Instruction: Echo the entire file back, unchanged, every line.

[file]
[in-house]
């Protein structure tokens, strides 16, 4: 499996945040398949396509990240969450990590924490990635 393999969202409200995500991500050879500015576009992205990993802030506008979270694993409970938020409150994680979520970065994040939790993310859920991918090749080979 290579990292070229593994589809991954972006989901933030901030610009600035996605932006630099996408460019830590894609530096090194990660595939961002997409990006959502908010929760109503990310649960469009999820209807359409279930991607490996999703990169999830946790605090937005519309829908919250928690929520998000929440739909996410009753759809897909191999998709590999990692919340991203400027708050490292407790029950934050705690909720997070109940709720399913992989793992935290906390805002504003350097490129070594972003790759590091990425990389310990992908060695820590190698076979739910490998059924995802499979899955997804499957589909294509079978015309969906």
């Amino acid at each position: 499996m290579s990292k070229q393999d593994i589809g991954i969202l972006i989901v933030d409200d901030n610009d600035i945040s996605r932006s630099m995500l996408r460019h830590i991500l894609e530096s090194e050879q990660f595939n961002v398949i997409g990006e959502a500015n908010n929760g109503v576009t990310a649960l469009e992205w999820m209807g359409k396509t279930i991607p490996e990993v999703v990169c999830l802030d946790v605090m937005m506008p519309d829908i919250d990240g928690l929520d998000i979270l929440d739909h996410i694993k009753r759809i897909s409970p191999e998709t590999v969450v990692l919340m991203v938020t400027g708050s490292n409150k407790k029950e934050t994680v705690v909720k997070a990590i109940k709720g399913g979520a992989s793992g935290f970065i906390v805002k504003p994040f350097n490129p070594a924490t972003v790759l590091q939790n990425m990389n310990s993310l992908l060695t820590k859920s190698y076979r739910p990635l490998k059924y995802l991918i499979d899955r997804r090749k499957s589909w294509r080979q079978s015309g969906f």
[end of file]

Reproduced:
[in-house]
């Protein structure tokens, strides 16, 4: 499996945040398949396509990240969450990590924490990635 393999969202409200995500991500050879500015576009992205990993802030506008979270694993409970938020409150994680979520970065994040939790993310859920991918090749080979 290579990292070229593994589809991954972006989901933030901030610009600035996605932006630099996408460019830590894609530096090194990660595939961002997409990006959502908010929760109503990310649960469009999820209807359409279930991607490996999703990169999830946790605090937005519309829908919250928690929520998000929440739909996410009753759809897909191999998709590999990692919340991203400027708050490292407790029950934050705690909720997070109940709720399913992989793992935290906390805002504003350097490129070594972003790759590091990425990389310990992908060695820590190698076979739910490998059924995802499979899955997804499957589909294509079978015309969906």
């Amino acid at each position: 499996m290579s990292k070229q393999d593994i589809g991954i969202l972006i989901v933030d409200d901030n610009d600035i945040s996605r932006s630099m995500l996408r460019h830590i991500l894609e530096s090194e050879q990660f595939n961002v398949i997409g990006e959502a500015n908010n929760g109503v576009t990310a649960l469009e992205w999820m209807g359409k396509t279930i991607p490996e990993v999703v990169c999830l802030d946790v605090m937005m506008p519309d829908i919250d990240g928690l929520d998000i979270l929440d739909h996410i694993k009753r759809i897909s409970p191999e998709t590999v969450v990692l919340m991203v938020t400027g708050s490292n409150k407790k029950e934050t994680v705690v909720k997070a990590i109940k709720g399913g979520a992989s793992g935290f970065i906390v805002k504003p994040f350097n490129p070594a924490t972003v790759l590091q939790n990425m990389n310990s993310l992908l060695t820590k859920s190698y076979r739910p990635l490998k059924y995802l991918i499979d899955r997804r090749k499957s589909w294509r080979q079978s015309g969906f």